A vacant former school building long considered to be the top redevelopment site in New Hope has been purchased by the city and is expected to start sprouting much-needed new housing for sale by spring.

The New Hope Economic Development Authority this month purchased the 46-year-old former Winnetka Learning Center at 7940 55th Av. N. from the Robbinsdale Area School District for $1.7 million and has called for bids for its demolition as part of plans for the first major new housing development in the city since at least the 1980s.

Illustrating the popularity of inner-ring redevelopment opportunities among builders, the Winnetka Learning Center site drew a pair of serious suitors — national builder Pulte Homes and Coon Rapids-based Centra Homes, which won the bidding by offering $1.05 million for the property and proposing a mix of detached, single-family townhouses and traditional homes.

Rick Packer of Centra said his firm — the third-largest locally owned homebuilder in Minnesota — is working out a purchase agreement with the city and hopes to start construction on the homes by early spring.

Centra's plans call for a total of 61 homes, including 27 townhouses platted onto 40-foot-wide lots and 34 traditional homes on 65-foot-wide lots.

The townhouses would range from 1,800 to 2,200 square feet with two-car garages and would be professionally maintained through a homeowners association. They would be priced at between $225,000 and $275,000.

The traditional homes would run from 2,585 to 3,594 square feet and feature front porches and three-car garages. They would go for $275,000 to $350,000.

City leaders see this development as a rare chance to tap the growing popularity of inner-ring suburbs among home buyers as an alternative to far-flung exurbia in an era of rising gasoline prices and disenchantment with long commutes.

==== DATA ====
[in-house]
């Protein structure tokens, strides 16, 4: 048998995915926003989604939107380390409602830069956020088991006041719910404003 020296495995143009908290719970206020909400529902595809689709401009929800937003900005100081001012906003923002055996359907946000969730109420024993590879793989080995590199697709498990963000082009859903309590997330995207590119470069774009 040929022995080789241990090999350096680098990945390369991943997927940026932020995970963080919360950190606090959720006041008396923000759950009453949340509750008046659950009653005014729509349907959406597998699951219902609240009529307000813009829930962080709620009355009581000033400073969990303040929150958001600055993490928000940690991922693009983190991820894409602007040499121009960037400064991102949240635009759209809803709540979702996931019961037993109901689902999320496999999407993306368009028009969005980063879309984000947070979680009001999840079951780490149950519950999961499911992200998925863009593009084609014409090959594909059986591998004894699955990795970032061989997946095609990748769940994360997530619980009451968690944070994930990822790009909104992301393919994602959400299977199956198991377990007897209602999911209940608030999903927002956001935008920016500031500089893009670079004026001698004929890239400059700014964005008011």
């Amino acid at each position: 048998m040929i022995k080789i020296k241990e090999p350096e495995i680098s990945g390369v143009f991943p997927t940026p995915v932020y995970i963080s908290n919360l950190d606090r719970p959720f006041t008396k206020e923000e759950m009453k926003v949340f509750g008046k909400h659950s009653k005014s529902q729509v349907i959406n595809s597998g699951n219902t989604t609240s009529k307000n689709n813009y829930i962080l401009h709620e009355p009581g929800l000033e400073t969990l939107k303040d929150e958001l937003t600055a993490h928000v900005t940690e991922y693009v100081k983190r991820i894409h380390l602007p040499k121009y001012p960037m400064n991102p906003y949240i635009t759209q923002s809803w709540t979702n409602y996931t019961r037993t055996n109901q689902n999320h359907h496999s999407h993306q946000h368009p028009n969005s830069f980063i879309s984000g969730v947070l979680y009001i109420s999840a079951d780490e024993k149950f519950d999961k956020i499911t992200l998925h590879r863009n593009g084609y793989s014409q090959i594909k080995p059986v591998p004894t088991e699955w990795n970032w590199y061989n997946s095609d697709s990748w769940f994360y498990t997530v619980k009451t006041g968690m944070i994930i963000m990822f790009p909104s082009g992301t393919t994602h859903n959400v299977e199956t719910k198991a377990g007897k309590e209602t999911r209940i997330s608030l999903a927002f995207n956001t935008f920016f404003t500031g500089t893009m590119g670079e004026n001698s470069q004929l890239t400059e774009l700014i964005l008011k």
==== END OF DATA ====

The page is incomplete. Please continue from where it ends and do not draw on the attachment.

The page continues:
The challenge, however, is finding suitable places for new homes in such communities, many of which have been completely built out for decades and have few feasible options for new developments.

For instance, the last time there has been any new-home construction in New Hope was in the early 2000s — and that was just seven lots at a cul-de-sac near Boone Avenue, Community Development Manager Curtis Jacobsen said.

Like many of the inner-ring suburbs that were developed mainly in the 1950s and 1960s, New Hope is dominated by smaller homes and thus loses growing families to more distant suburbs when they turn into "move-up" home buyers.

But with the former school site, the city believes it has seized a golden opportunity to lure an estimated $17.5 million in new property tax base and compete with the likes of Maple Grove and Plymouth for a prized demographic group.

"This is a chance for us to keep growing families within the city as opposed to having to move to a further-out suburb that may have options for larger homes," Jacobsen said. "We're a really close-in community with an easy commute to pretty much anywhere in the Twin Cities, and it seems that's where everyone is looking for housing these days."

Centra has been one of the more aggressive homebuilders in the Twin Cities market and in 2012 bought 350 properties — mostly raw land — from a Little Canada developer that had abandoned its plans during the housing market collapse.

Centra is now working on 19 housing ­developments in mainly farther-out suburbs such as Blaine, Woodbury, Elk River, Rogers and Shakopee, but Packer said his company is always on the lookout for development opportunities within first-ring locales.

"We believe that if there's a housing opportunity to be filled, we've got the expertise to do so, whether it's in Blaine, Woodbury or New Hope," he said. "We try to position ourselves to fill a niche that may not presently be in a given area."

Don Jacobson is a St. Paul-based freelance writer and former editor of the Minnesota Real Estate Journal. He has ­covered Twin Cities commercial real estate for about a ­decade.